Back to the bags. Let's make one, shall we?

 Okay, you will need a t-shirt of some sort for this project. I used a tank top, but you can use a plain old t-shirt from your hubby's closet. Just make sure it doesn't have pit stains. Eww. I rescued this shirt from the pile of clothes I had collected (from closet purging--another post in itself) to donate to Goodwill.

If you are not using a t-shirt with sleeves (like me), you will need another t-shirt to make the drawstring bottom of the bag. If you are using shirt with sleeves, cut the sleeves off of the shirt, following the seams. Then lay the sleeves flat and cut 6 1" strips of fabric from the sleeves (3 from each sleeve). You will have 6 "circles" of fabric when you are done. Then cut open the circles at their seams and stretch them to produce 6 long strips of material. If you are using a regular t-shirt, cut the neck out of the shirt by cutting along the seam of the neckline. You can make this opening as big or as small as you like. Whatever floats your boat. I skipped this step because I dig the braided look of my shirt's neckline.

As you can see below, I used a hot pink fabric strips to coordinate with my turquoise tank top. Next, attach a safety pin to the end of one of your fabric strips. Do it.

Moving on.

 Here's where it gets a little tricky, but you can do it. I believe in you. Cut slits in the hem of your shirt as shown above. I'm not sure why the slit that is supposed to be on the left side of the shirt isn't there. It's a phantom slit. Spooky. Btw, these slits don't have to be perfect. We don't do perfect around here. Can I get an "amen"?

 Okay, let's get to threading. Thread your pieces using your handy dandy safety pin as the threading tool, as shown above. If you get super frustrated with this step and feel your blood pressure rising, I suppose you could always cut a longer strip of fabric and thread one piece through the entire hem. You just won't get the cute "fringe" look that we're going for. But, if that's how you roll, I won't judge.

 Okay, start cinching up your fabric by pulling the strings and the fabric around the hem. You may have to play with this a little. Once you're liking how it looks, tie knots to secure the fabric. If you haven't figured it out yet, we are going for a drawstring-like effect. Your creation should resemble a squid at this point. But a cute, colorful, fashion-forward squid. Go ahead and trim your fringe to the length you like.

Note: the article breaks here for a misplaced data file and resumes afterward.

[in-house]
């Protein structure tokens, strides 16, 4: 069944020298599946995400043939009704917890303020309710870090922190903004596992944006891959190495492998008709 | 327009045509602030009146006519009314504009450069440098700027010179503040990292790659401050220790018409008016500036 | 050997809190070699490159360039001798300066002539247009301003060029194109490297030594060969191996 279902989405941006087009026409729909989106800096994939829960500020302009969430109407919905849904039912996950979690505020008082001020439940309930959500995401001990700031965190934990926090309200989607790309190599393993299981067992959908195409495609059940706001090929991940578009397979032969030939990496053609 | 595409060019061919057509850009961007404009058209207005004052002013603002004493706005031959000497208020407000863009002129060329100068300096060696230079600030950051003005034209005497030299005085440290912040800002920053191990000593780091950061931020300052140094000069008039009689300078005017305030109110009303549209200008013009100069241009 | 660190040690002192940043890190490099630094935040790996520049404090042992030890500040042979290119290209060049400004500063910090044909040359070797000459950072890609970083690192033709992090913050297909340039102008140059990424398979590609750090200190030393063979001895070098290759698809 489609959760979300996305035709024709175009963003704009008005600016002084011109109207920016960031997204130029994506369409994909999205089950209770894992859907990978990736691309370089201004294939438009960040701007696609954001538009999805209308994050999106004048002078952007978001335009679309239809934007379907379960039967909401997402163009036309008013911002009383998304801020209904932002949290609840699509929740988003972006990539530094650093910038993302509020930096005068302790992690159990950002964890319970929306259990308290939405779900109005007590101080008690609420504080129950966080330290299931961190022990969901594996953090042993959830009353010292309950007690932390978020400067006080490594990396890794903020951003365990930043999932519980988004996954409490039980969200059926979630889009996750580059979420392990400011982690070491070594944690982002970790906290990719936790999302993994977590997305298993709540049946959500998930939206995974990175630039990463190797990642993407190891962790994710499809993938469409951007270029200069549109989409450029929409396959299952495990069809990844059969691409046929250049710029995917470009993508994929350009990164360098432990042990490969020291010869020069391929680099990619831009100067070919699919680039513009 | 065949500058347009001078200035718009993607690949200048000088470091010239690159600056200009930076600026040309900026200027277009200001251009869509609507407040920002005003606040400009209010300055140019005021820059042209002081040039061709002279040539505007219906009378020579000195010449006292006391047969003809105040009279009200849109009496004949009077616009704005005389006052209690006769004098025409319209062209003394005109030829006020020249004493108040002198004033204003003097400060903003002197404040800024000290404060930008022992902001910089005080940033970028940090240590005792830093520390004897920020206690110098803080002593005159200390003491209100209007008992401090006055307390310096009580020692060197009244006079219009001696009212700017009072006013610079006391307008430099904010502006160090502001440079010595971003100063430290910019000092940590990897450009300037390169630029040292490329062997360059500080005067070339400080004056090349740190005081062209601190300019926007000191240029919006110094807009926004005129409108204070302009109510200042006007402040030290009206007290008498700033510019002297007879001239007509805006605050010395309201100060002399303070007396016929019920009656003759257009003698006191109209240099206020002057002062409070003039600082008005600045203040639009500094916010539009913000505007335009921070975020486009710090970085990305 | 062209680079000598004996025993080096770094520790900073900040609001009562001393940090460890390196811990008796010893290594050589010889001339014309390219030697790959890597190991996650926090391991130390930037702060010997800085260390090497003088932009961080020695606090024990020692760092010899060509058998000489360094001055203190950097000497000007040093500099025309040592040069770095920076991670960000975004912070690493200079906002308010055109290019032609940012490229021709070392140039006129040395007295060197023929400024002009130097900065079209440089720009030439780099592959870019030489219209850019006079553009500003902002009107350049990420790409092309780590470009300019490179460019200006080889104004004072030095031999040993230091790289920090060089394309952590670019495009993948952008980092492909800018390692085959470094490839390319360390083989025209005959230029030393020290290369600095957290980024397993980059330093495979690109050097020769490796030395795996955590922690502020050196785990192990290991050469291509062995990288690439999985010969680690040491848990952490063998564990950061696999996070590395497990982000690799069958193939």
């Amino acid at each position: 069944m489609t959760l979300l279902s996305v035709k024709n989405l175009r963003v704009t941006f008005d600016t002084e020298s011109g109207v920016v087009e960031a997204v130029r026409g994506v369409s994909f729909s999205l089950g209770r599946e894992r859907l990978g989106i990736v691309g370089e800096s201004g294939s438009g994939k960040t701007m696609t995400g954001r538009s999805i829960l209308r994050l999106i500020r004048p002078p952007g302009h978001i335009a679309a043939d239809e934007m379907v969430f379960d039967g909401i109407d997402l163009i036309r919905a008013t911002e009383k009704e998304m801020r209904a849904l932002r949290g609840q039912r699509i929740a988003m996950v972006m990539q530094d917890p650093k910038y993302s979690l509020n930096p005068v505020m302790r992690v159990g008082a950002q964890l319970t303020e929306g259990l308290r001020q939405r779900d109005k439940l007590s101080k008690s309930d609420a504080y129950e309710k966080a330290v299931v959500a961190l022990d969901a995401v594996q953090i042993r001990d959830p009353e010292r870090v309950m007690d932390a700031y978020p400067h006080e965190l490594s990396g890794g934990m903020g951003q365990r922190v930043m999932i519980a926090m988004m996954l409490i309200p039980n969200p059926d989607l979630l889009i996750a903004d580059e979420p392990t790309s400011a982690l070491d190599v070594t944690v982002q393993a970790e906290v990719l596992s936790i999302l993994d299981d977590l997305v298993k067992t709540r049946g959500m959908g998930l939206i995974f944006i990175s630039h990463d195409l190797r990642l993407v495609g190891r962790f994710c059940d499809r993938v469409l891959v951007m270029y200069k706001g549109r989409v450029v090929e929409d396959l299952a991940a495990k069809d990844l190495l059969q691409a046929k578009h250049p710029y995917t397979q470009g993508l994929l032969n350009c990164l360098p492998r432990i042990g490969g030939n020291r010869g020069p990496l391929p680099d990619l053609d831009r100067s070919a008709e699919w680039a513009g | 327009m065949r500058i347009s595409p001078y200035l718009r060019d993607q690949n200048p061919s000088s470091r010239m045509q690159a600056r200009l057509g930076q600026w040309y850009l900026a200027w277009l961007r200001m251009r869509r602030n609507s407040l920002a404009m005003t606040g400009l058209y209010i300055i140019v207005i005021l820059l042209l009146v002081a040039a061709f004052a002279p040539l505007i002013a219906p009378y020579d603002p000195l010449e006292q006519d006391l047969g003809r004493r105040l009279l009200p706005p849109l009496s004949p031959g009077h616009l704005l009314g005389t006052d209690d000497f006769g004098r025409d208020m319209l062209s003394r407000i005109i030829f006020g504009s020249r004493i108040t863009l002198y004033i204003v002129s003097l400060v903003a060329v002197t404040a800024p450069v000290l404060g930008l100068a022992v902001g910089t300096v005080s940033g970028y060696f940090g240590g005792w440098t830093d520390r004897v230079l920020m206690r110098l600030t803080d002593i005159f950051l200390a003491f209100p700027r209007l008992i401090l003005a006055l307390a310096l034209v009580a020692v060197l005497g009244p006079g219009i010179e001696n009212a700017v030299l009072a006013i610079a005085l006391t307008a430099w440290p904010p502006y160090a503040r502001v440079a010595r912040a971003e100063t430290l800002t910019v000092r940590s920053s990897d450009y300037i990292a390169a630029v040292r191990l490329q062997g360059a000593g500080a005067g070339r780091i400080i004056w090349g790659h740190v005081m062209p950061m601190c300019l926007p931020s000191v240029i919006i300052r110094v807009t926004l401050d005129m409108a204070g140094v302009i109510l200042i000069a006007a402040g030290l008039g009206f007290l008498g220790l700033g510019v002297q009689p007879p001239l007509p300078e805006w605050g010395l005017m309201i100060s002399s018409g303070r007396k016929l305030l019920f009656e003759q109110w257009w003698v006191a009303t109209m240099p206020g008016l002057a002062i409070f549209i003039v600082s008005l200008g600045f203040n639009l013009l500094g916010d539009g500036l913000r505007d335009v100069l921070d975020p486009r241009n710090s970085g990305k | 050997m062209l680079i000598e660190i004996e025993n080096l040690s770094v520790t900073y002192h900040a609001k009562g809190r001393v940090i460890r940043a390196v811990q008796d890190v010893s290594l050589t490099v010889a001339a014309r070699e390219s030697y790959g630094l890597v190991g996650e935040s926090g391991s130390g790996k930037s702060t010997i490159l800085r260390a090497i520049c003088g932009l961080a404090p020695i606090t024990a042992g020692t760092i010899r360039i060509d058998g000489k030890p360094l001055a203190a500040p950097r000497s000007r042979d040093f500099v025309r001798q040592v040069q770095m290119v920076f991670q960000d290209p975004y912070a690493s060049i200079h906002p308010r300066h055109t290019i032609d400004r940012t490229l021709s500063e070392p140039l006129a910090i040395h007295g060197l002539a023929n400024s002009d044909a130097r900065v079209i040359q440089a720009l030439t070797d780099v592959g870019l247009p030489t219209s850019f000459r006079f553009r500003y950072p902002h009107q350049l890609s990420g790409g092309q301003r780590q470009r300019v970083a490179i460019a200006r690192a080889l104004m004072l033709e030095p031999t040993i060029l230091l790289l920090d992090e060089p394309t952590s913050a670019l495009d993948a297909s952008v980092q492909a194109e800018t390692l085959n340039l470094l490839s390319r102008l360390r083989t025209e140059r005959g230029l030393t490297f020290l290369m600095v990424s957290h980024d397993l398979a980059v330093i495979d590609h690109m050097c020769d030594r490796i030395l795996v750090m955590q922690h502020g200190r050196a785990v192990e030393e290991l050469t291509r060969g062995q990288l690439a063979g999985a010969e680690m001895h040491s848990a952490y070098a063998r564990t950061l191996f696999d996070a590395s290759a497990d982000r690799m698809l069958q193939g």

I just realized that I have scraps! Save them, people! I'm sure I'll find some use for them. . .

 Alrighty. I wanted to test my bag for its how-much-produce-will-it-hold capability. Don't want to fill my bag at the grocery store only to have my roma tomatoes falling out of the bag, rolling past the organic food aisle, causing someone to slip, thus triggering a massive grocery cart pileup that makes national news. Yes, I may be exaggerating the outcome of a faulty produce bag a teensy bit, but, hey, it could happen. Clean up on aisle 9. . .

The good news is that my bag holds a lot of produce! Booyah. The bad news is that this picture reminds me of how my backside probably looks in spandex pants during Zumba class. . . like two cats fighting under a rug. Sheesh.

 Remember those scraps? I found a use for them. Embellishments make me happy.

Here's how the finished bag looks. Pretty cute, eh? A lot cuter (and greener) than those plastic ones! So, get your craft on and make one of these bad boys!

Sure, using produce bags instead of plastic ones is a small thing. And yes, I've got a lot to learn and a long way to go on my "Seven" journey. But I'm taking the steps. I'm initiating change. I'm doing it. I want to thank God for the blessings He gives by taking care of what He has entrusted to me.

By the way, I highly recommend "Seven" by Jen Hatmaker. She is an excellent author who delivers an amazing message regarding the excess that is so prevalent in our country and how we can overcome the madness. Ready for positive change? Get the book. Right now. You can get it here.